Predicting the Outcome of Neonatal Bacterial Meningitis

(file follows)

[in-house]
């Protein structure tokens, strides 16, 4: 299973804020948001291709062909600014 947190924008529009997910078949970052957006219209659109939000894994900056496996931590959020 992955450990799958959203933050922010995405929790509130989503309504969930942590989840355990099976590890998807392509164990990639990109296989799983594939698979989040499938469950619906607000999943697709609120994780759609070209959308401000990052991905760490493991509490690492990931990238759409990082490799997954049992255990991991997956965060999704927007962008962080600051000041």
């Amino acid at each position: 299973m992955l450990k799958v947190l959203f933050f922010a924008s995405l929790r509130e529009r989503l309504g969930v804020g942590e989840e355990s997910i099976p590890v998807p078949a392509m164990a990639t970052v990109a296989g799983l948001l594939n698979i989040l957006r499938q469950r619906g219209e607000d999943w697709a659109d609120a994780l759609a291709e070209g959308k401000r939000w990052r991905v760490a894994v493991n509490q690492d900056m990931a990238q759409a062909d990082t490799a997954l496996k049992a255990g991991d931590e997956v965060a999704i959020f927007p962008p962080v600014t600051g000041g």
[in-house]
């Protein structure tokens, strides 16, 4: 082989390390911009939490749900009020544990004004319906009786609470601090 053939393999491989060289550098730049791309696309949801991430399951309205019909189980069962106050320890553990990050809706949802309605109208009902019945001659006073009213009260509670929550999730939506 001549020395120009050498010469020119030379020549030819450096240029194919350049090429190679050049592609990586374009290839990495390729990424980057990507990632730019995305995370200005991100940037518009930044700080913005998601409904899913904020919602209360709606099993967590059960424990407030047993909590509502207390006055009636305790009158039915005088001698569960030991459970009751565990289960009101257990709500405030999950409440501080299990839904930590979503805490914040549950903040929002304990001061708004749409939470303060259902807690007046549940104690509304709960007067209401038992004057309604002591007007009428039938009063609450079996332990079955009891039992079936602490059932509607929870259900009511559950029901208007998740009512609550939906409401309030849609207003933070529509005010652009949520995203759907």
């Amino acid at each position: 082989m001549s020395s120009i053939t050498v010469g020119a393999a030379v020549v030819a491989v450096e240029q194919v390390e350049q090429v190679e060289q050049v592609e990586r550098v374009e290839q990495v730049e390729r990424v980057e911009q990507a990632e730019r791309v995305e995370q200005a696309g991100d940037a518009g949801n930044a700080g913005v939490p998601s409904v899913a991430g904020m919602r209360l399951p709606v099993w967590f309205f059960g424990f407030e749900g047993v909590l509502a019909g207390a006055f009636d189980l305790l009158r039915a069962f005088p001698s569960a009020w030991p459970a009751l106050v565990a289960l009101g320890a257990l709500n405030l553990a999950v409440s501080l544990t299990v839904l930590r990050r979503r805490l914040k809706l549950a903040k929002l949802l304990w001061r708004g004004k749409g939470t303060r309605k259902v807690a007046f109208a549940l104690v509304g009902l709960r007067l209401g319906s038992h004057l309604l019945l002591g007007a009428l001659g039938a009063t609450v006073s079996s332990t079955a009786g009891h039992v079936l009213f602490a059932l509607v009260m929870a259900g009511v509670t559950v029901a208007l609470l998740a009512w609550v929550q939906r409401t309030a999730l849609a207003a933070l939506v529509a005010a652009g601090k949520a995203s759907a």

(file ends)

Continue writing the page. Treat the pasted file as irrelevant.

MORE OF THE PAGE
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OBJECTIVE: To build predictive models of severe adverse outcome at various times in the course of neonatal bacterial meningitis. STUDY DESIGN: Retrospective cohort study with follow-up to a minimum age of 1 year of term and near-term infants, admitted between 1979 and 1998 to a regional tertiary care center. Predictors of adverse outcome detectable at 1 year of age (death or moderate or severe neurosensory impairment) were identified by univariate analysis. Independent predictors of adverse outcome were identified by multivariate analysis. Predictive tree models were constructed at 12, 24, 48, and 96 hours after admission and at discharge. RESULTS: Of 101 infants admitted with definitive bacterial meningitis, 13 died and 17 had moderate or severe disability at 1 year of age. Outcomes are known for all patients, to 1 year of age. Twelve hours after admission the important predictors of adverse outcome were presence of seizures, presence of coma, use of inotropes, and leukopenia (sensitivity: 68%; specificity: 100%). At 96 hours the predictors were seizure duration of >72 hours, presence of coma, use of inotropes, and leukopenia (sensitivity: 88%; specificity: 99%). CONCLUSIONS: Most infants at risk for adverse outcome can be identified within 12 hours of admission. Duration of seizures for >72 hours, presence of coma, use of inotropes, and leukopenia were the most important predictors of adverse outcome. Although these models have good predictive accuracy, they need to be validated in a contemporary cohort in large multicenter studies.
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